• Offered by Research School of Engineering
• ANU College ANU College of Engineering and Computer Science
• Course subject Engineering
• Areas of interest Mathematics, Photonics, Physics, Software Engineering, Engineering More...
• Academic career UGRD
• Course convener
• Dr Jonghyuk Kim
• Mode of delivery In Person
• Offered in Second Semester 2014
Introduction to Electronics (ENGN1218)

This course introduces the students to the fundamentals of electrical and electronic engineering. It provides the students with an understanding of basic electrical quantities, circuit elements and circuit analysis techniques. It also provides an understanding of the principles and operation of diodes and operational amplifiers. Specific topics include:

• Fundamental electrical quantities (charge, current, voltage) and circuit elements (resistor, capacitor, inductor, voltage and current sources).
• Circuit Analysis Techniques: Kirchhoff's voltage and current laws, Mesh current and Node voltage analysis, Thevenin and Norton Equivalent circuits, Superposition, Maximum power transfer, Wheatstone bridge
• First-order RC and RL Circuits with DC inputs: Time constant, Transient and steady state responses.
• Diodes: Basic diode concepts and diode circuit modes, applications (rectifier and wave shaping circuits), Zener diodes.
• Introduction to Operational Amplifiers: Ideal op-amp, Basic Op-amp configurations, Summing point constraint.

## Learning Outcomes

Upon successful completion, students will have the knowledge and skills to:

Having successfully completed this course, students should be able to:

• Knowledge base
• Describe the circuit elements and theorems from the first principles.
• Be comfortable with the tools of mesh/node analysis to systematically solve electrical circuits.
• Analyse the time responses of first-order switching circuits (RL and RC).
• Explain the operation of basic electronic devices (diode and operational amplifier), theirs uses and limitations.
• Engineering ability
• Understand the concept of linear system and superposition in engineering problems.
• Apply appropriate mathematical tools for modelling and solving linear system.
• Critically analyse the experimental results and understand the limits of theories in real system.
• Practical skills
• Simulate simple circuits using computer-aided tool (PSpice).
• Be fluent in using electronic equipments (e.g. Oscilloscope and signal generator) for analysing electronic circuits with resistors, capacitors, inductors and diodes.
• Write a lab report with an appropriate level of detail and insights, for understanding by others not familiar with the lab procedure.
• Implement and demonstrate a working diode-rectifier circuit using a prototyping boards

## Indicative Assessment

Mastering on-line assignment (15%), Laboratory (25%), Mid Exam (20%) and Final Exam (40%)

The ANU uses Turnitin to enhance student citation and referencing techniques, and to assess assignment submissions as a component of the University's approach to managing Academic Integrity. While the use of Turnitin is not mandatory, the ANU highly recommends Turnitin is used by both teaching staff and students. For additional information regarding Turnitin please visit the ANU Online website.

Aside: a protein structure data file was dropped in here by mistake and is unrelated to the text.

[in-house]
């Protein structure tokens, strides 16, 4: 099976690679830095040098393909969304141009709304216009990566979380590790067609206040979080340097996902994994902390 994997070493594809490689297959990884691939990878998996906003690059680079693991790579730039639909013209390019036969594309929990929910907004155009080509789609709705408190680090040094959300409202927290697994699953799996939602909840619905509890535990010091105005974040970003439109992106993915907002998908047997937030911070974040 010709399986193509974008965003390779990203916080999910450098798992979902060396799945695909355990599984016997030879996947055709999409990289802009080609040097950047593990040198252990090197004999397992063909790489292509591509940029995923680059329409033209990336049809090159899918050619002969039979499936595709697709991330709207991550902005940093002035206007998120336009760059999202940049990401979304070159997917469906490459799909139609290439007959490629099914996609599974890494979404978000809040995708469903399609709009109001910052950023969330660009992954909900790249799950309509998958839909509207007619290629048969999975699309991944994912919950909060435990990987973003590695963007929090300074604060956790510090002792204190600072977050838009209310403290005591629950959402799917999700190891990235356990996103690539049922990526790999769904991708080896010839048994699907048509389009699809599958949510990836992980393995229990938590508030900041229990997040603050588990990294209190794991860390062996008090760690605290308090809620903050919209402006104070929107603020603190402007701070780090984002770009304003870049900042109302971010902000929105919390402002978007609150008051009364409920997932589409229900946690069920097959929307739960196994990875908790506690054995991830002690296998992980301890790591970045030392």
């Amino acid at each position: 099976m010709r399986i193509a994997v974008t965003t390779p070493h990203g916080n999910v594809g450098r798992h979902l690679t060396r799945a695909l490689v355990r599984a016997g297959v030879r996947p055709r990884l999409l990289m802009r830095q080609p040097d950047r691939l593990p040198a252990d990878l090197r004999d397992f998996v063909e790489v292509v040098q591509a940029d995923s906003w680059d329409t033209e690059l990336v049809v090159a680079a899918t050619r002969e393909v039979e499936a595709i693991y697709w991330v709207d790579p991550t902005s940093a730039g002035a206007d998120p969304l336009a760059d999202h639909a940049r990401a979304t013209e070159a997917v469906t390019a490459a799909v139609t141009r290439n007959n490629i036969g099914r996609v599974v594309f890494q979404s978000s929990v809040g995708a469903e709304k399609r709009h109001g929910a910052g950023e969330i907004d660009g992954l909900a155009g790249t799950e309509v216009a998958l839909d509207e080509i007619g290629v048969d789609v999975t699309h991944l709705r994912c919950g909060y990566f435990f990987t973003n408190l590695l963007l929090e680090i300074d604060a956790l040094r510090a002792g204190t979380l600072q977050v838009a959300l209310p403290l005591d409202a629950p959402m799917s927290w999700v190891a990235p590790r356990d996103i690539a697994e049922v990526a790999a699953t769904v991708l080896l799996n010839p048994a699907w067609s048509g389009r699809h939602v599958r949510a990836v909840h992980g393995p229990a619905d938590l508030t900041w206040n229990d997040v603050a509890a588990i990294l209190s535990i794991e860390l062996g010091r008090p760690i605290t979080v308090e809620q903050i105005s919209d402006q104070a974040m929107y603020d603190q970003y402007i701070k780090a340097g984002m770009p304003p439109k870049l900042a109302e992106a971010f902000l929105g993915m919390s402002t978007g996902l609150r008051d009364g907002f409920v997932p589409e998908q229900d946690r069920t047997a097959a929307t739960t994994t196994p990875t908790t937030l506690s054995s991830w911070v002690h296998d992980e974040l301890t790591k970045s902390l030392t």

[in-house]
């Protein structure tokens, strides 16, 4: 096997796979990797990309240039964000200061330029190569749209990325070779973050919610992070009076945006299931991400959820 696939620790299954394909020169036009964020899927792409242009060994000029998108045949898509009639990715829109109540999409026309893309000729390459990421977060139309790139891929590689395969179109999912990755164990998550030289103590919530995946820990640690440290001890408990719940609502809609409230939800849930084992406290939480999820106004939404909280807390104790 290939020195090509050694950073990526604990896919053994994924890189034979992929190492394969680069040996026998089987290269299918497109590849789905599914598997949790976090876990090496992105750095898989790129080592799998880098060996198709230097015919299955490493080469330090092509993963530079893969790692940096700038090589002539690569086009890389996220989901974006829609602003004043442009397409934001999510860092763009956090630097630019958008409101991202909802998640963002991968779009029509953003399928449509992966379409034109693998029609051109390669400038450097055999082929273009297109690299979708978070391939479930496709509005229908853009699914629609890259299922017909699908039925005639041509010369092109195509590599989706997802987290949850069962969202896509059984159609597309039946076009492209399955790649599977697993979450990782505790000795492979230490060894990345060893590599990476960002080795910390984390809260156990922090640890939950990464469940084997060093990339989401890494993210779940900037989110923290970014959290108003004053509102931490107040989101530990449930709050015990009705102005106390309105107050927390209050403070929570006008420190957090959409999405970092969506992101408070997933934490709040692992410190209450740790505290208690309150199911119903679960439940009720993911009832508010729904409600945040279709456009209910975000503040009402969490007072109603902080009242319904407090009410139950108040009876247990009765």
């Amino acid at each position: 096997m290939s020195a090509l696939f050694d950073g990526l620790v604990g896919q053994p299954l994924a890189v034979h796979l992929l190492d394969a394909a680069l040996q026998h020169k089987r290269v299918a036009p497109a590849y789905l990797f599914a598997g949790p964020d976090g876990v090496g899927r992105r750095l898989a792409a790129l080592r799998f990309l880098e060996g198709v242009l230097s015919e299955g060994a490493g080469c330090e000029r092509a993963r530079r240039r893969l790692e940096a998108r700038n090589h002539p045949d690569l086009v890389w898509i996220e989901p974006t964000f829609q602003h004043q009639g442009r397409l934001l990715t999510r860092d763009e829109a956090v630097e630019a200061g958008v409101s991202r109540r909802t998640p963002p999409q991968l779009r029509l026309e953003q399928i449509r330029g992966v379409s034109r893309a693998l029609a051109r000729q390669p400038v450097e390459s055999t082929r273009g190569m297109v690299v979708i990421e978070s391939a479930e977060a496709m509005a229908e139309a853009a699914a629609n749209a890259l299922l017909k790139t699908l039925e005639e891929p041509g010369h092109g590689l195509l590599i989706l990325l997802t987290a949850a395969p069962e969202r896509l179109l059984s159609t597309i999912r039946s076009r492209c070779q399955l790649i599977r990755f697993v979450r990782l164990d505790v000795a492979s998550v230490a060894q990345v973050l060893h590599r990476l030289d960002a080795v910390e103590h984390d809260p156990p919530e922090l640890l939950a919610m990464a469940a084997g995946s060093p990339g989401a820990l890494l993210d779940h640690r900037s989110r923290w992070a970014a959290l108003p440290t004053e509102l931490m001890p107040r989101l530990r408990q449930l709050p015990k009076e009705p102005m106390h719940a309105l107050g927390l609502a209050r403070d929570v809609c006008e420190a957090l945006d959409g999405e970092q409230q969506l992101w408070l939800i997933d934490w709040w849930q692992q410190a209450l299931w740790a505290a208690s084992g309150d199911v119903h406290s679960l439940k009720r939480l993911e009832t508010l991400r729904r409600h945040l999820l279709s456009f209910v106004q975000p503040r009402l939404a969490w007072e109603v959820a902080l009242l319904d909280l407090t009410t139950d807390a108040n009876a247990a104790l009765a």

Weekly average contact hours will be 5hrs and expected non-contact study hours are 5 hrs including 3 hrs of problem sets

## Prescribed Texts

Nilsson and Riedel, “Electric Circuits,” 9th edition, Pearson, 2011

1.  Floyd and Buchla, “Electronics Fundamentals: Circuit, Devices and Apps,” 8th ed.
2. Hambley, “Electrical Engineering: Principles and Apps,” 5th ed.

## Areas of Interest

• Mathematics
• Photonics
• Physics
• Software Engineering
• Engineering
• Mechatronics
• Electronics
• Communications
• Robotics
• Renewable Energy
• Computer Engineering

## Fees

Tuition fees are for the academic year indicated at the top of the page.

If you are a domestic graduate coursework or international student you will be required to pay tuition fees. Students continuing in their current program of study will have their tuition fees indexed annually from the year in which you commenced your program. Further information for domestic and international students about tuition and other fees can be found at Fees.

Student Contribution Band:
2
Unit value:
6 units

If you are an undergraduate student and have been offered a Commonwealth supported place, your fees are set by the Australian Government for each course. At ANU 1 EFTSL is 48 units (normally 8 x 6-unit courses). You can find your student contribution amount for each course at Fees.  Where there is a unit range displayed for this course, not all unit options below may be available.

Units EFTSL
6.00 0.12500

## Course fees

Domestic fee paying students
Year Fee Description
1994-2003 \$1650
2014 \$2952
2013 \$2946
2012 \$2946
2011 \$2946
2010 \$2916
2009 \$2850
2008 \$2592
2007 \$2298
2006 \$2190
2005 \$2190
2004 \$2190
International fee paying students
Year Fee
1994-2003 \$3450
2014 \$3762
2013 \$3756
2012 \$3756
2011 \$3756
2010 \$3750
2009 \$3618
2008 \$3618
2007 \$3618
2006 \$3618
2005 \$3534
2004 \$3450
Note: Please note that fee information is for current year only.

## Offerings, Dates and Class Summary Links

ANU utilises MyTimetable to enable students to view the timetable for their enrolled courses, browse, then self-allocate to small teaching activities / tutorials so they can better plan their time. Find out more on the Timetable webpage.

The list of offerings for future years is indicative only.
Class summaries, if available, can be accessed by clicking on the View link for the relevant class number.

### Second Semester

Class number Class start date Last day to enrol Census date Class end date Mode Of Delivery Class Summary
7566 21 Jul 2014 01 Aug 2014 31 Aug 2014 30 Oct 2014 In Person N/A

Responsible Officer: Registrar, Student Administration / Page Contact: Website Administrator / Frequently Asked Questions